In the last few years, YouTube has been a great place for avid music listeners to discover music. If you’re on YouTube long enough, you may find a whole treasure trove of obscure rock albums- many of which are sourced from the vinyl record. One of the bands you might’ve come across is a hard band by the name of Bang. Formed in Philadelphia, Bang were around during the early 1970s. The band were signed to Capitol Records and released three albums before calling it a day in 1974. If you were to search for them online, you’re mostly likely going to find a paragraph long summary on the band and nothing more. The band’s new biography, The Bang Story, is the only way you can learn about the band’s history. While it isn’t without its flaws, The Bang Story makes for a pleasant read.
The Bang Story gives an overview of Bang’s history from beginning to end. The book is able to do so through the use of interviews with the band’s three members: Frank Ferrara, Frankie Glicken and Tony Diorio. As a whole, the book was mainly written and complied by writer Lawrence Knorr. While reading this book, I found it difficult to read. Compared to the average rock biography, the writing here pales in contrast. The sentence structure and use of words are fairly poor at times. Along with this, there are several grammatical errors and spelling mistakes.
Throughout the book, Knorr tries setting the scene of each month and year by giving facts about what else was going on in the world during this time. While there is nothing wrong with this, the facts that Knorr gives come off as very random. For example, I now know that Bang were on tour when The Godfather was released in March 1972. One chapter even ends with a paragraph about the death of baseball star Roberto Clemente, when the paragraph before it was about the band sending their manager his termination papers. Given the band were interviewed, this book would’ve been better had the story been told as an oral history.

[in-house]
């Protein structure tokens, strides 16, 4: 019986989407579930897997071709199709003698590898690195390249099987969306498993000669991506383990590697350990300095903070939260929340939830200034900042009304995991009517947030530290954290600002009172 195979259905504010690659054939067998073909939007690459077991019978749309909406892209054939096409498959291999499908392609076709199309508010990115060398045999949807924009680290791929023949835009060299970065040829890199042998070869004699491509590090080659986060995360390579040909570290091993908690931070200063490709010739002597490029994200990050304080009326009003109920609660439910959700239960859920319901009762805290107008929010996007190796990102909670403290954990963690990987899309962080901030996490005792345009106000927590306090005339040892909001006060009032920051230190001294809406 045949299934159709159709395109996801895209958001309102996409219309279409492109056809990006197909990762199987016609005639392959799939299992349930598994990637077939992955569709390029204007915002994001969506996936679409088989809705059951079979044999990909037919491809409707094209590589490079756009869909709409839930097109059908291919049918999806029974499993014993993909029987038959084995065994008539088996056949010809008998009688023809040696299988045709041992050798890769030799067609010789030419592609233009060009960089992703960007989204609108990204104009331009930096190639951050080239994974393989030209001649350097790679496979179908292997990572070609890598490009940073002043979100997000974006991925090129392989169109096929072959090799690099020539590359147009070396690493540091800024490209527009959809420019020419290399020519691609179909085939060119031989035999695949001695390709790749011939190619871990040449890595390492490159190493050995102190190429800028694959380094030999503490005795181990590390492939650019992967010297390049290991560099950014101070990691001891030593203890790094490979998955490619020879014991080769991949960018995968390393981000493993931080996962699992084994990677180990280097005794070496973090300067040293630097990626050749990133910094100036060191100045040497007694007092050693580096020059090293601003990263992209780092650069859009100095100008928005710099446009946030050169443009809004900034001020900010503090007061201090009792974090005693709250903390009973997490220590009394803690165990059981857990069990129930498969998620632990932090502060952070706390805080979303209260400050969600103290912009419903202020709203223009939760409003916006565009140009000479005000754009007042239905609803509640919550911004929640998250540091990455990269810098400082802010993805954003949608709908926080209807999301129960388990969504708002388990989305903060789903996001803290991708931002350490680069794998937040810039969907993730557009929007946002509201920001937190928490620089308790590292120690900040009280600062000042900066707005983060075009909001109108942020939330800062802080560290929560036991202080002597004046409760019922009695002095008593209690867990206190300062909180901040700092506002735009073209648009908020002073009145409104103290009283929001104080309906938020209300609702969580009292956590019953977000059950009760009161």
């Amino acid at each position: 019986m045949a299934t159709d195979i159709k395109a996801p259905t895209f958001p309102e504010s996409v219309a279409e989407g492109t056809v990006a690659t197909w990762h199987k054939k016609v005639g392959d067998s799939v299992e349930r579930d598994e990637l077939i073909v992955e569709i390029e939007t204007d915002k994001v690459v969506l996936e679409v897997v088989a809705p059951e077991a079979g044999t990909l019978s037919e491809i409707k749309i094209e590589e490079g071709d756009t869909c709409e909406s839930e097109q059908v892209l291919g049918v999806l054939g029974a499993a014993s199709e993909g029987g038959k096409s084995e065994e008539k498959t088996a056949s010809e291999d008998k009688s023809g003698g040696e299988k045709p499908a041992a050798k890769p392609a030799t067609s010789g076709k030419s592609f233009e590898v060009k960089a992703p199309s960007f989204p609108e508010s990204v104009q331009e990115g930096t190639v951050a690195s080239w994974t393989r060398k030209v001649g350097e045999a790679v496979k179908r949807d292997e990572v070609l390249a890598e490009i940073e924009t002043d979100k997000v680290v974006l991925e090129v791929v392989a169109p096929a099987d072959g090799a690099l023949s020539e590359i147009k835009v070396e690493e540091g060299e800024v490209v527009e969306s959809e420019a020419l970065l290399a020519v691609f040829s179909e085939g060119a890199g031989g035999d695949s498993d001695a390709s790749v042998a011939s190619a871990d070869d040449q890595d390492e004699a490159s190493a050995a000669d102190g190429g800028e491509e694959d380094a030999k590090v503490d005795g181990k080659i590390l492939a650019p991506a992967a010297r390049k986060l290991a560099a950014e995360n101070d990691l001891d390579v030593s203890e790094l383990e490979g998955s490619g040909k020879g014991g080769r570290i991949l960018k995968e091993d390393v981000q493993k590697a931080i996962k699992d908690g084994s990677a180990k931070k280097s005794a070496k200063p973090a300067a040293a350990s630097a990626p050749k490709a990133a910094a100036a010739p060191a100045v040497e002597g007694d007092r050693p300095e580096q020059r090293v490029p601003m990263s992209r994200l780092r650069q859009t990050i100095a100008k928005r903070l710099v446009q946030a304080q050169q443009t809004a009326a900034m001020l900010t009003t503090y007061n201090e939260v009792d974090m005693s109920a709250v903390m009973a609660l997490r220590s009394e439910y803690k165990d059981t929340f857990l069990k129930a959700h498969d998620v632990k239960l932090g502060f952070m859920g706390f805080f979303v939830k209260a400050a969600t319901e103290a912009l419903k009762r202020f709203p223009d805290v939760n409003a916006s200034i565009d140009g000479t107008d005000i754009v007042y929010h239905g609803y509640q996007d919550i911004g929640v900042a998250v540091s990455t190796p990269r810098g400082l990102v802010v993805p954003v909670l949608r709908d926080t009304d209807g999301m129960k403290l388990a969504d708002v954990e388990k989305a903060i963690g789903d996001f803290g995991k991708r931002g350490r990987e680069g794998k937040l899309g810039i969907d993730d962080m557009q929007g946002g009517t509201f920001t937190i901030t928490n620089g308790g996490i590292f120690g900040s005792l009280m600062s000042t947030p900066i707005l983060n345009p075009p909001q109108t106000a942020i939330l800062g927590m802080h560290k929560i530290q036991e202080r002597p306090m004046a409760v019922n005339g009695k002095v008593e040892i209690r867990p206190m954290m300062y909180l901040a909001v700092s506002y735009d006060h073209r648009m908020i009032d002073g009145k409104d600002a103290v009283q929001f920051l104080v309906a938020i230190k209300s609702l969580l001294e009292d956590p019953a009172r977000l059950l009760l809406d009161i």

Despite its many flaws, I still think The Bang Story is worth reading. Without giving too much away, the story of Bang is a very interesting tale. With a story this strong, you can still get through the book despite its many issues. While The Bang Story is a 186 page book, about some hundred pages are devoted to the band’s story. The extra pages feature some bonuses, such as a slew of pictures at the end of each chapter. At the end of the overall story, every pressing and issue of the band’s discography is listed. The book even includes the lyrics to every song the band wrote during their original run- making this book a companion piece to their music.
If you’ve heard of Bang before or have even owned one of their albums back in the day, I’d say this is worth a read. If you’re a stranger to the band’s music, I would recommend checking it out. All of their albums are online for purchase and/or streaming. If you’re a fan of early hard rock/heavy metal, you might like these guys.
I'm a writer/journalist with a passion for music and pop culture. Having graduated from King's College in Wilkes-Barre, PA in 2014, I've been looking for a platform in which I can share my passions. Since 2009, I've been posting to my own blog- The Walrus' Music Blog- via Blogger. I'm also the author of two self-published books, "The Camp: Stories from the Summer" and "The College: Stories from King's." Together, the two books cover the story of my life from 2004 to 2014. I've been lucky enough to interview several of my favorite musicians over the years and go to concerts from time to time. I'm also very devoted to the CBS reality TV show Survivor, which I started watching in 2002 when its fourth season started. I currently live in New Jersey.